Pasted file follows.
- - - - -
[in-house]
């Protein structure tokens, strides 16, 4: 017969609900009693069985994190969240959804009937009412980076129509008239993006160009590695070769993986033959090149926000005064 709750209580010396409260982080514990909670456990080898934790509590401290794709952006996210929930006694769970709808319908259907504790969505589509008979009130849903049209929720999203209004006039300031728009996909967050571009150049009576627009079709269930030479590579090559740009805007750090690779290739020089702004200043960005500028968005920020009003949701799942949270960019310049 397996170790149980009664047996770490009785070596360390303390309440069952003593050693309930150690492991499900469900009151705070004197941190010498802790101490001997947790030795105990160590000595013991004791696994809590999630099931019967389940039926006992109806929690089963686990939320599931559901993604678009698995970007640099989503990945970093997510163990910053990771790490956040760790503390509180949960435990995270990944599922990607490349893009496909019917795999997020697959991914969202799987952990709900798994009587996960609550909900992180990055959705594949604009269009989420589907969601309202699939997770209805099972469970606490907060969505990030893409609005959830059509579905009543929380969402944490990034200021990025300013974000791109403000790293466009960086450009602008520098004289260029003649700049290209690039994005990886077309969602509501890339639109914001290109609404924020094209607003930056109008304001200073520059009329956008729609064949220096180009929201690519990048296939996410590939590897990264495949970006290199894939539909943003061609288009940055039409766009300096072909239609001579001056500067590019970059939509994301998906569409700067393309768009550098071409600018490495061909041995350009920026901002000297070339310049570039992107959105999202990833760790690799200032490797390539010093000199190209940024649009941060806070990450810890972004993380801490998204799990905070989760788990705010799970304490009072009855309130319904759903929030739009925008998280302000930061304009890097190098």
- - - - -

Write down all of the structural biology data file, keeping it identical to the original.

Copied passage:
[in-house]
């Protein structure tokens, strides 16, 4: 017969609900009693069985994190969240959804009937009412980076129509008239993006160009590695070769993986033959090149926000005064 709750209580010396409260982080514990909670456990080898934790509590401290794709952006996210929930006694769970709808319908259907504790969505589509008979009130849903049209929720999203209004006039300031728009996909967050571009150049009576627009079709269930030479590579090559740009805007750090690779290739020089702004200043960005500028968005920020009003949701799942949270960019310049 397996170790149980009664047996770490009785070596360390303390309440069952003593050693309930150690492991499900469900009151705070004197941190010498802790101490001997947790030795105990160590000595013991004791696994809590999630099931019967389940039926006992109806929690089963686990939320599931559901993604678009698995970007640099989503990945970093997510163990910053990771790490956040760790503390509180949960435990995270990944599922990607490349893009496909019917795999997020697959991914969202799987952990709900798994009587996960609550909900992180990055959705594949604009269009989420589907969601309202699939997770209805099972469970606490907060969505990030893409609005959830059509579905009543929380969402944490990034200021990025300013974000791109403000790293466009960086450009602008520098004289260029003649700049290209690039994005990886077309969602509501890339639109914001290109609404924020094209607003930056109008304001200073520059009329956008729609064949220096180009929201690519990048296939996410590939590897990264495949970006290199894939539909943003061609288009940055039409766009300096072909239609001579001056500067590019970059939509994301998906569409700067393309768009550098071409600018490495061909041995350009920026901002000297070339310049570039992107959105999202990833760790690799200032490797390539010093000199190209940024649009941060806070990450810890972004993380801490998204799990905070989760788990705010799970304490009072009855309130319904759903929030739009925008998280302000930061304009890097190098």